Cafe Giovanni, a fine dining fixture in the French Quarter for more than a quarter century, has closed.
Chef and proprietor Duke LoCicero said the decision was a wrenching one, but in the end he felt that “changing times” compelled him to change too.
“There are so many restaurants in New Orleans now and there’s been so much change in the French Quarter,” LoCicero said.
Other restaurants have been expanding in the French Quarter, like Felix's Oyster Bar, and ambitious new restaurants have emerged, namely Ted Brennan's Decatur, two blocks down the street. But businesses across the city's most famous neighborhood have lately had to contend with high profile street crime and with the disruption of slow-going road work on Bourbon Street.
In Cafe Giovanni's case in particular, LoCicero also cited a changing emphasis on small, casual eateries over fine dining restaurants.
“It’s not any one thing, but this has been the worst summer we’ve had in 26 years," he said. "I decided to just shut it down rather than watch things fall apart.”
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Café Giovanni debuted in 1991 at 117 Decatur St., just off Canal Street and across from the U.S. Custom House. It was part of a generation of restaurants that introduced a new style to the Creole-Italian table.
The restaurant was known for the chef’s “New World Italian cuisine," for opera singers who once stalked the dining room, singing arias over the entrees, and for its Belli Baci Lounge, a den for cocktails and small plates. LoCicero’s approach in the kitchen was defined by Southern Italian classics with a hearty dose of Louisiana flavor.
Oysters Giovanni, fried and plated over a "stained glass" pattern of five sauces, Caprese salad with spicy crawfish and shrimp, roasted duck with tasso and mushroom sauce and shrimp with fried green tomatoes and grits were all part of the menu.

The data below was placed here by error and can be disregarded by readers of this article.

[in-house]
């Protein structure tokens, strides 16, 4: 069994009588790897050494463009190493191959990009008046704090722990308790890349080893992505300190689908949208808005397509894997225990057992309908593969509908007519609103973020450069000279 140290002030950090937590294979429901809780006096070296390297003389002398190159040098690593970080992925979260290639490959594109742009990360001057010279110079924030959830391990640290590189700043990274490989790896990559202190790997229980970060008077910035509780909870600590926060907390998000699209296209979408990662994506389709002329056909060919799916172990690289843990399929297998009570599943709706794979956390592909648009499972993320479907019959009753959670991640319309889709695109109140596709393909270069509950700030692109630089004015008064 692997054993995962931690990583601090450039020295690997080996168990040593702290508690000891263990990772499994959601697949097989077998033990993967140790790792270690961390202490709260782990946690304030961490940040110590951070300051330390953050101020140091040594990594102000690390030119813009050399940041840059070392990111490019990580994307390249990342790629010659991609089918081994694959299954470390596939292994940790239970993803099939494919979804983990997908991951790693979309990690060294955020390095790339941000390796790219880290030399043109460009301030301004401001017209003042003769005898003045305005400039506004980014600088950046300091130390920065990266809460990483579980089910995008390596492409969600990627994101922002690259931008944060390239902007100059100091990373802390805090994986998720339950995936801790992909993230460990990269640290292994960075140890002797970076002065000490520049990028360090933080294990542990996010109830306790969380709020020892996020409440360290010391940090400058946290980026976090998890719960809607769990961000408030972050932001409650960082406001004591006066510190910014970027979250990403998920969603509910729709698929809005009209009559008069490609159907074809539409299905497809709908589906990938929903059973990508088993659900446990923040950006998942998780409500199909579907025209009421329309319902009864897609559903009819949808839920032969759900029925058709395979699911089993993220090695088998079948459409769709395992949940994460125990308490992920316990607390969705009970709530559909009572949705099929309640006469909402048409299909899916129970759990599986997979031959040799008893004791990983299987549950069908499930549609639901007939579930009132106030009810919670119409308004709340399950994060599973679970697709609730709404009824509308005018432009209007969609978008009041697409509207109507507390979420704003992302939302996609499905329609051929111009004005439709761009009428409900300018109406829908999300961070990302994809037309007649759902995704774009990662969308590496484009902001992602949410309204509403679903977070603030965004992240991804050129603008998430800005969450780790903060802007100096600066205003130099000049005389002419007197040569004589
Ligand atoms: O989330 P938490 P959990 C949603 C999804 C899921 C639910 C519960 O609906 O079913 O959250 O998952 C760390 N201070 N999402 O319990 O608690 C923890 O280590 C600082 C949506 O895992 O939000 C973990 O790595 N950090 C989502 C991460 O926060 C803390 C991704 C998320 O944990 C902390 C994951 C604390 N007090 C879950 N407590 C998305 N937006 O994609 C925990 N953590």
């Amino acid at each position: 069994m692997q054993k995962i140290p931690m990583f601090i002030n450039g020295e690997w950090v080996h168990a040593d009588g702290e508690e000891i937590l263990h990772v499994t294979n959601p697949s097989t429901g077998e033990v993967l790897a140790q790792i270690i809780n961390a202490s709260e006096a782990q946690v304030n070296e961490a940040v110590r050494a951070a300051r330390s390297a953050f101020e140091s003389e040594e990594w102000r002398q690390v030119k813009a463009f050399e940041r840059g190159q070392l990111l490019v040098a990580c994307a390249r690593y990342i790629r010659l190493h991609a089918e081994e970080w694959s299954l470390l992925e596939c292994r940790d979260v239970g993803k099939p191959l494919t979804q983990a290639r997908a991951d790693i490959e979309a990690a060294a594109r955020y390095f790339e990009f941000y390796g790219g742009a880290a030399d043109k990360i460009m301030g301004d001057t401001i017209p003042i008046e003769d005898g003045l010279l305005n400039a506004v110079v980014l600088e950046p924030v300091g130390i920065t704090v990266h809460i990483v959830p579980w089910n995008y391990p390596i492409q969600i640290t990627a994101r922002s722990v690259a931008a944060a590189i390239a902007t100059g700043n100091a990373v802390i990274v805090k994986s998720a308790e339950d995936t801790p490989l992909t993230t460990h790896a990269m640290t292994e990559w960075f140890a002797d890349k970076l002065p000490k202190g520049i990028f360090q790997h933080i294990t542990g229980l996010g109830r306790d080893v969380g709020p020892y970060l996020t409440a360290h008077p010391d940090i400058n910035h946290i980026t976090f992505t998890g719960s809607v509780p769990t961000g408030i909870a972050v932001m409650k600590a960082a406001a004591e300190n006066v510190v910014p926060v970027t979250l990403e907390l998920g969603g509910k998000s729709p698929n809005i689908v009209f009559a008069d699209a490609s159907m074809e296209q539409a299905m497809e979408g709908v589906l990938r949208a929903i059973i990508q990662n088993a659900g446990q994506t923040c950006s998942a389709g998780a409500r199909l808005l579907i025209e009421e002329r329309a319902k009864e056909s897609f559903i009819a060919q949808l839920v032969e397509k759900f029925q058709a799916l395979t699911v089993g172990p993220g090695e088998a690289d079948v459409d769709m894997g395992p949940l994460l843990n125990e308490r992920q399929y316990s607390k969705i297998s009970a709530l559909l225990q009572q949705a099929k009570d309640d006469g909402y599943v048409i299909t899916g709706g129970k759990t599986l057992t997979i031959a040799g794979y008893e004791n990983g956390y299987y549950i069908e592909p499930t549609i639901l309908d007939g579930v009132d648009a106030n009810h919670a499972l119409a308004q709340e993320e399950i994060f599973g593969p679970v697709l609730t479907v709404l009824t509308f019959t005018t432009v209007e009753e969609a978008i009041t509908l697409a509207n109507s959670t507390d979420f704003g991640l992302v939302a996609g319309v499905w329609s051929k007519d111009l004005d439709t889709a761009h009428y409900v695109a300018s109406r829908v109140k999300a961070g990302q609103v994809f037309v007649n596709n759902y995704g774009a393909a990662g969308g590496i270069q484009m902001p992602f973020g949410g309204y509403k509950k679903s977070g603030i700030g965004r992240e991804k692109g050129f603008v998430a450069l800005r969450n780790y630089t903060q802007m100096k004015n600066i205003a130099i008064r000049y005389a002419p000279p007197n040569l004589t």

LoCicero, a New Orleans native, worked a circuit of chef jobs in different cities after culinary school, including Joey’s in Baton Rouge and the Townhouse in Houston. Back home in New Orleans, he opened Cafe Giovanni at age 30 and developed it into French Quarter stalwart.
He started an annual charitable event through his restaurants to buy toys for young patients at Children’s Hospital at Christmastime, and for seven years he hosted a food talk show, “Dig In with Chef Duke,” on 1350 AM.
Through the years, the chef said, Café Giovanni counted on strong support from locals, which made up about 65 percent of his business.
“When you’re here 26 years, you have such a relationship with people. They got engaged here, they had their anniversaries here,” LoCicero said. “It’s sad, it feels like losing a family member. But I have to think of the future and the restaurant business is changing so much.”
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